When I was about six, I went to Kindergarten, for six days a week. In those days, all people still worked on Saturdays.
At Kindergarten, there had often been squealing loud noises during the day. But, how it is, even with children, we get used to loud noises to such degree that we don’t hear them any longer.
Towards the end of my time at Kindergarten, when I was already a big boy and close to the celebration of going to school soon, I began to hear those noises again. Something was different, now. Curiosity had grasped me in her clutches (in German, curiosity, Neugierigkeit is feminine).
The playground was fenced on two sides, on one side was the house. At the side where the noises came from was a high dense hedge, like a mock orange. It covered a steep high mount together with dense undergrowth.
I found a gap in the hedge. At an unnoticed moment, I crawled through. From then on, it was only upwards and steep, no kidding. I knew I could not be seen from below due to the density of the shrubs. The climb took its toll, scratches and tears, but I was determined.
The noise increased. Amongst the squealing were sounds of bumping and chuffing. Had I heard the chuffing sound before? Unimportant right now, I climbed and crawled up, relentlessly.
Then the shrubs ended almost in a straight horizontal line. There was an embankment of gravel, extending either side as far as I could see. Crawling up, the sharp crushed granite cut my hands and (bare) knees, and several times I slipped down. Ouch. Very much so.
There was no holding me back. I reached the edge… and looked over it.
Wow! I… I…
I was mesmerised. A vast wide opening. A shunting yard with innumerable tracks. Locomotives chuffing, lorries rolling, squealing at curves and points and bumping into each other (on purpose). I was all eyes and ears.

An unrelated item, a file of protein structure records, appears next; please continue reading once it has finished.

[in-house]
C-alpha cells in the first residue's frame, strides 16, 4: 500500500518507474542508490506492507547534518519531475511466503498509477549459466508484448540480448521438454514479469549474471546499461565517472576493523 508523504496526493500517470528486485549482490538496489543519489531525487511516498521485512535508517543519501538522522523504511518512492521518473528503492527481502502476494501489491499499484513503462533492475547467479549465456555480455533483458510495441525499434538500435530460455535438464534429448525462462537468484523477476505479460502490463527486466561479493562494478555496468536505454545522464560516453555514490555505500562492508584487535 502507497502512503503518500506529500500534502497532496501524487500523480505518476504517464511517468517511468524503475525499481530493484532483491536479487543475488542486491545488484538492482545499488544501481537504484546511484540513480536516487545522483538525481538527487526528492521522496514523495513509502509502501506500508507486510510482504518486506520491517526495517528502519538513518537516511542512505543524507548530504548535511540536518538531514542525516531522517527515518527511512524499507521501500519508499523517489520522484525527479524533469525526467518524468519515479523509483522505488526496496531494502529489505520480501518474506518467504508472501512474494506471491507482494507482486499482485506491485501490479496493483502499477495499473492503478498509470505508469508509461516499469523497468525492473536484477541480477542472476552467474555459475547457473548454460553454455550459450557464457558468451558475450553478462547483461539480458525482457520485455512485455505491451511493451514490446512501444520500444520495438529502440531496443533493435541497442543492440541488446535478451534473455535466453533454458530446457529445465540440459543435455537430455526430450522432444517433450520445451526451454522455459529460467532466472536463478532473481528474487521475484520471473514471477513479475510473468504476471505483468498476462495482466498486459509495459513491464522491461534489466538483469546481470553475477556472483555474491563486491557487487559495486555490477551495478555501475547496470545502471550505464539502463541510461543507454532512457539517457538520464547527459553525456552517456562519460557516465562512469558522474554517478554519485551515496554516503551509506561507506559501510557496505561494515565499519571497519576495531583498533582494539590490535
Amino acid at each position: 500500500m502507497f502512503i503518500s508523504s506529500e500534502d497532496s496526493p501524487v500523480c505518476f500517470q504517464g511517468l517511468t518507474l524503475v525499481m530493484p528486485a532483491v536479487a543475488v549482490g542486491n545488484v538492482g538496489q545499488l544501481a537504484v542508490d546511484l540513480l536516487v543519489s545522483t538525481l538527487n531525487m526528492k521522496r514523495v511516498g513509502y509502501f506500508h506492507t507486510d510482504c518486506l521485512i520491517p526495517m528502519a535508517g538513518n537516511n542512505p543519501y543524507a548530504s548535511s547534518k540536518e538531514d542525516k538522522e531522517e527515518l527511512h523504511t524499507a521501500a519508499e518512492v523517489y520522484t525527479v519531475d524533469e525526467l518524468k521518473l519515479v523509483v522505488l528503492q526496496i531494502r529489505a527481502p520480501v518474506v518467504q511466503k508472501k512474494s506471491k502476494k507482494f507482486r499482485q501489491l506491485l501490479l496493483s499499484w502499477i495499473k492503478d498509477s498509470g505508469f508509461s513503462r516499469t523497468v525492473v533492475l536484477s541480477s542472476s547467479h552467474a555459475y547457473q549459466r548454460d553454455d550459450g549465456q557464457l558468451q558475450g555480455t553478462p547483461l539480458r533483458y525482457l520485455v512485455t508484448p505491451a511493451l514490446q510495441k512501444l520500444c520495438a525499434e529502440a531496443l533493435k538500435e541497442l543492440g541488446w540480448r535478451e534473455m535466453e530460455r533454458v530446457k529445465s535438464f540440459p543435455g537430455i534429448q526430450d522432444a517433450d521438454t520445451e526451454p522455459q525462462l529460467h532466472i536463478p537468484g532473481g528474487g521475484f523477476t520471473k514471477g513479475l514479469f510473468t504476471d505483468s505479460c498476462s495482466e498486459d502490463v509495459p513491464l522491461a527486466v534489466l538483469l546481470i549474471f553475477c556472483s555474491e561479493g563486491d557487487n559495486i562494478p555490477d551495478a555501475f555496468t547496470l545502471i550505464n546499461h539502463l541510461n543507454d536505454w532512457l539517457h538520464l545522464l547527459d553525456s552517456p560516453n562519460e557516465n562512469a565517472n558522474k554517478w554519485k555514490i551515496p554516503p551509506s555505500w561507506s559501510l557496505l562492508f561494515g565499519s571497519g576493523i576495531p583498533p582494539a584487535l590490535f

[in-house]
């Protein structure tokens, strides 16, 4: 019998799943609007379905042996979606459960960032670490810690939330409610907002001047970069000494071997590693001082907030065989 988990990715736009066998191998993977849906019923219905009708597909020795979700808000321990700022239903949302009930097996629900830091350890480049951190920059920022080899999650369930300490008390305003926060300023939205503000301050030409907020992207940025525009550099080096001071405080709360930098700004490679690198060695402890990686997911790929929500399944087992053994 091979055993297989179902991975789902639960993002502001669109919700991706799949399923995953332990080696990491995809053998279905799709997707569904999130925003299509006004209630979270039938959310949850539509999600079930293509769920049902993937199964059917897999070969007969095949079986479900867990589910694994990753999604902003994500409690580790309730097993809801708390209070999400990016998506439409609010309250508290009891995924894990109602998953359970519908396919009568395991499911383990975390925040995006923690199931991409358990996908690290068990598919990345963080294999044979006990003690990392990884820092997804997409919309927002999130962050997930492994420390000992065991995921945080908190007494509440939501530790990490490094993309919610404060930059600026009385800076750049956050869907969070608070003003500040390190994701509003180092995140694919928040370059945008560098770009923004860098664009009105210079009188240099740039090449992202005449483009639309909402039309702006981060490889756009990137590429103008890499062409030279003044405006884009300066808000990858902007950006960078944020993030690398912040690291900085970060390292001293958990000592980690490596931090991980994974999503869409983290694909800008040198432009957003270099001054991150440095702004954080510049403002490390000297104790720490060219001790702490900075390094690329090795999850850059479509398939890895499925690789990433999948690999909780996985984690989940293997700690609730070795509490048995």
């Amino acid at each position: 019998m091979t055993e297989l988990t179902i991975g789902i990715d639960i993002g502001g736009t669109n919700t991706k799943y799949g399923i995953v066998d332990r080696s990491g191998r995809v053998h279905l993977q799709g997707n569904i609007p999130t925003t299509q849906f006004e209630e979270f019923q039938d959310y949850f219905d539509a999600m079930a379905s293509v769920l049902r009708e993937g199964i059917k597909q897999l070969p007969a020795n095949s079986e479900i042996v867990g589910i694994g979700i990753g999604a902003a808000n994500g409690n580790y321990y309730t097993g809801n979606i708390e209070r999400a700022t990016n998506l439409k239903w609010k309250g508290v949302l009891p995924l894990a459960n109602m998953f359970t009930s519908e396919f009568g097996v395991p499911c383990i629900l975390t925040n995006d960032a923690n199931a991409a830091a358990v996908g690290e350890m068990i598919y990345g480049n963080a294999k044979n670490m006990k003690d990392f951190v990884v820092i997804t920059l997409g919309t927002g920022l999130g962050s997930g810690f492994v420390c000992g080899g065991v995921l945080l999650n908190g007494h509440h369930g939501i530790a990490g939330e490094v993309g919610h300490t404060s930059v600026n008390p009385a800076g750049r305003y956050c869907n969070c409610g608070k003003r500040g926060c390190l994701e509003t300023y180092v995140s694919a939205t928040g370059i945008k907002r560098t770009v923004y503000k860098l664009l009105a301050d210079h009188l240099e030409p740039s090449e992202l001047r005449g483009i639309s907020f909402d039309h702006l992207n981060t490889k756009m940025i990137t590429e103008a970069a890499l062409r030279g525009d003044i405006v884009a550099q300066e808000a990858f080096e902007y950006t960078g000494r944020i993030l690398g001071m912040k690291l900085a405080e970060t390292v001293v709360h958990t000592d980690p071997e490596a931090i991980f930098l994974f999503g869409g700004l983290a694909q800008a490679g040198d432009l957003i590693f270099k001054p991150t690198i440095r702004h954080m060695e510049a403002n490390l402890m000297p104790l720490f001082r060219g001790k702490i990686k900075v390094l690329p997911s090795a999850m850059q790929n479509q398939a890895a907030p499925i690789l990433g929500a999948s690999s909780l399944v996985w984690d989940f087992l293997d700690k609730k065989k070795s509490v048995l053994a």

Time had stopped; the rest of the world had seized to exist.
This was, what it was like at the last Form sharing (29.03.15).
I had been moving through the familiar darkness. Upwards, up and up, gently, effortless. And then, the darkness changed quickly into brilliant light; a vast, endless opening plane. Like a clear blue summer sky and very brightly gleaming.
I could look with no trouble, didn’t need to squint, I thought later.
I was filled with awe, all eyes and nothing else. No time for some time.
Then, I had a strong sense of déjà vue. I knew this feeling. And like a movie, the story I told you about the steam engines, rolled off in front of my eyes.
You would like to know, how my childhood story ended? At some stage, I heard my name yelled out. Soon impatiently, threatening and multi-vocal. I started my descent, albeit too hurriedly. First, I slipped down the gravel, my poor knees. Then I crashed through the shrubs, in pain, I made no sound.
My kindergarten teachers looked horrified. Immediately, I was dragged to the first aid room. I was not sure, whether they were more angry or worried about what my grandma would say.
No one asked me, what I had seen up there. I was totally aloof, in an extreme state excitement, fearless and feeling no pain.
29 March 2015
Stephanienbad, the Bath of Stephanie, a bathhouse located next to a river, The Alb, with its well in the Black Forest. It was built 1811 – 1817, in the neoclassic style by Friedrich Weinbrenner.
At the right edge of the picture, you can see the storage tank for the bath water. Behind the building was a garden, in which the bathers would rest. 150 years later this garden became our playground, which was shaded by several huge Linden trees, planted at that time.
Lindenblütentee is red and has a strong citrus flavour. The infusion made from Linden flowers is known as a powerful medicine against colds and all infections of muscles and nerves. The flowers had wing-like leaves attached, and twirling quickly they were carried by the wind. As children, we had great fun with them. We picked a handful of them from the ground and threw them in the air.
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